Read the Labels

In an ideal world, we’d only eat fresh foods like fruits, nuts, vegetables, and meat. But we all know that it’s not so easy to stick to such a strict diet. That’s why it’s important to read the labels on your food before you purchase. 

Avoid foods with very few nutrients and lots of calories. As we age, we tend to lose our appetites. So it’s really important to eat foods that are nutrient-dense so we can get the most bang for our buck when it comes to calories.

Watch for sodium levels in the foods you buy. Salt causes high blood pressure. Try to get no more than 1500 milligrams of sodium per day. 

Stick to foods that are lower in saturated fats. These are fats that are solid at room temperature like butter and lard. They contribute to poor arterial health and heart disease.

But don’t avoid fat altogether! Fat is an essential ingredient to healthy senior nutrition. Instead, opt for foods rich in unsaturated fats.

Also, be on the lookout for vitamins like B12 and Vitamin D. B12 helps with blood and brain health. While Vitamin D makes your bones stronger. 

Try Spices, Not Salt

Keep an open mind to new ways of cooking. As we mentioned before, salt is no good when it comes to heart health. So instead of adding salt to your food to season it, try adding spices instead. You’ll get the added bonus of some of the great health benefits of spices.

Turmeric is a great option to flavor food because it has lots of anti-inflammatory properties. Basil tastes great with tomato dishes and it helps build immunity at the same time. Add ginger to tea or other foods to help settle a rocky stomach. 

Cook your meat with a mix of rosemary and garlic. It’s delicious, and it helps fight infections and keep allergies at bay. And add cinnamon to sweeter dishes instead of adding an extra teaspoon of sugar.

The Importance of Senior Nutrition

Remember that you need your body just as much as it needs you. So treat it well by incorporating a few of our senior nutrition tips into your daily life. Your body will thank you for it!

At St. William’s Living Center, we’re dedicated to improving the lives of our residents through daily activities, morning coffee, and, of course, delicious food! Call us today to find out more about the services we offer.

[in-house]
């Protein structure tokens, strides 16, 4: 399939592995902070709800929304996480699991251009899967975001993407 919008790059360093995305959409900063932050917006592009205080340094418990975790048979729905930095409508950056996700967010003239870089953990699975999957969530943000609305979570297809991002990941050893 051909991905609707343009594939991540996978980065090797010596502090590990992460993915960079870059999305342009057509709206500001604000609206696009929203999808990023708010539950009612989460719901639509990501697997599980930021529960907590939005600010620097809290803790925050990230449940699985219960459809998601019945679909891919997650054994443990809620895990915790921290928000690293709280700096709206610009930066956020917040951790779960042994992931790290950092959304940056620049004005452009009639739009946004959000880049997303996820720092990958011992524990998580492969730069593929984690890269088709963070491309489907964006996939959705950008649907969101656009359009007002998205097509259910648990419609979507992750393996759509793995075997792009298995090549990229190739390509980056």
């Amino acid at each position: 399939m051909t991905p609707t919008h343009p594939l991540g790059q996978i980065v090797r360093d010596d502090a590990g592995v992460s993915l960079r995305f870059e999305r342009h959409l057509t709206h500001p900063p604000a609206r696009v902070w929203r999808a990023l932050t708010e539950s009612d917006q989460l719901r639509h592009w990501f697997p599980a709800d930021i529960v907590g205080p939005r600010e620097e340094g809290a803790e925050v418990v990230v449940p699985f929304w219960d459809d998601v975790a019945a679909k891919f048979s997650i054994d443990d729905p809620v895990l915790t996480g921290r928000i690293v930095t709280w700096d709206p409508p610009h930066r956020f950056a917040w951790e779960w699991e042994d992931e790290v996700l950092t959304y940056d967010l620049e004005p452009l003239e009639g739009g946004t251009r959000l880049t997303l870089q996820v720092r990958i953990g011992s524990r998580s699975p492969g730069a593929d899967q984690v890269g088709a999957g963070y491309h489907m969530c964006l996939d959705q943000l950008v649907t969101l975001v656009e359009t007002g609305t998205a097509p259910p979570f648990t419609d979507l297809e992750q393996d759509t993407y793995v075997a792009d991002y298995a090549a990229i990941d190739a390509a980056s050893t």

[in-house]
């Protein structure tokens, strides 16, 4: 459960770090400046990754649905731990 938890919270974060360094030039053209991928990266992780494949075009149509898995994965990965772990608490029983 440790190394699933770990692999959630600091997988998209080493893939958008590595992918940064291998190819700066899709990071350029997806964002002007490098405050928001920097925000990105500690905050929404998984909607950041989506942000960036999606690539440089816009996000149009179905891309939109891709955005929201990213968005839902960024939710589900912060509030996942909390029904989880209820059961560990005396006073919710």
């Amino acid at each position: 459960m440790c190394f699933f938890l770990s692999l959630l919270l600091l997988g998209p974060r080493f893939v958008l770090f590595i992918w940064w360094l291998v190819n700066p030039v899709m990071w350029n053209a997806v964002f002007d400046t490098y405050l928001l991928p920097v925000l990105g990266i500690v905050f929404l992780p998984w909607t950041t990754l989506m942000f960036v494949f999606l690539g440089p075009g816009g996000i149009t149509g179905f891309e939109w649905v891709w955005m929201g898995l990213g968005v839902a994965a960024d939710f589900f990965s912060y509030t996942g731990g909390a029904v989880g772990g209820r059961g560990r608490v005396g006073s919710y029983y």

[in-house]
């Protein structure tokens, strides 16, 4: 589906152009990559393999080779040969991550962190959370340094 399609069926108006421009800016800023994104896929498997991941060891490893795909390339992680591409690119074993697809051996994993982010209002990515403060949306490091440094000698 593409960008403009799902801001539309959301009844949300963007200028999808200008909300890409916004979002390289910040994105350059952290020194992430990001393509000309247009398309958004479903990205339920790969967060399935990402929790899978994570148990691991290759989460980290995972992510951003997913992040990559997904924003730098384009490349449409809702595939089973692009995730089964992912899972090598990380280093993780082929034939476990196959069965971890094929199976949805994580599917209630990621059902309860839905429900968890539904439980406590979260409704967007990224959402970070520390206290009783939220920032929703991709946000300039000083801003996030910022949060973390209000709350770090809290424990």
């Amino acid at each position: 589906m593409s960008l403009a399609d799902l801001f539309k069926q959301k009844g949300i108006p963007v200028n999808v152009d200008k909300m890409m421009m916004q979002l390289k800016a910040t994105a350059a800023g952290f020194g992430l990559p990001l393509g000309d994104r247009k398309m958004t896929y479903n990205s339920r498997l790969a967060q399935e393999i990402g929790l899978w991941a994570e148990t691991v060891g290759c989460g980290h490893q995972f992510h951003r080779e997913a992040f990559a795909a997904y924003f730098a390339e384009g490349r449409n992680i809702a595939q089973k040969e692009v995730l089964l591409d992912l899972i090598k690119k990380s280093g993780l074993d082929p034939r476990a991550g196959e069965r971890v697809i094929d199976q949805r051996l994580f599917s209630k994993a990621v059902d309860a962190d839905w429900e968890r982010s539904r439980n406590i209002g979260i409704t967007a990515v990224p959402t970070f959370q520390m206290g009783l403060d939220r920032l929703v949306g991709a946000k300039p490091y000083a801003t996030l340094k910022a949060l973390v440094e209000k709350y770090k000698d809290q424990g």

Relationship with Food

Do you have an Unhealthy Relationship with Food?

Eating is a required action we all share as a means to maintain our health.  There are those who struggle with eating due to a medical condition, but there are others who struggle with a medical condition due to their eating disorder. 

General statistics indicate that at least 30 million people of all ages and genders suffer from an eating disorder in the U.S., and at least one person dies every 62 minutes as a direct result from an eating disorder. Eating disorders are a serious medical problem that can have long-term health consequences if left untreated.  Eating disorders have the highest mortality rate of any mental illness of which adolescents and women over 50 are more prevalent.  

There are several types of eating disorders:

  • Anorexia Nervosa or a focus on weight loss in which the individual has a poor body image and believes they are never thin enough, prompting excessive dieting, exercise, purging or use of laxatives.
  • Avoidant/Restrictive Food Intake Disorder or restrictive eating or avoiding certain foods because of its texture or odor.  These symptoms usually begin early in childhood.
  • Bulimia Nervosa or the cycling of extreme overeating or binging to purging or other behaviors to compensate for overeating. 
  • Binge Eating Disorder or excessive overeating

An unhealthy relationship with food is oftentimes a symptom of an underlying problem.  Usually, it is prompted by various life stressors combined with psychological struggles, such as low self-esteem, depression, anxiety, and/or overall difficulty coping with emotions.  Overuse of substances, genetic traits or a having a family pre-disposition can also be contributors. Oftentimes, those with an eating disorder initially use eating, or lack thereof, as a way to control at least one aspect of their lives.  However, their eating behavior progressively spirals out of control and they end up not being able to manage their own eating.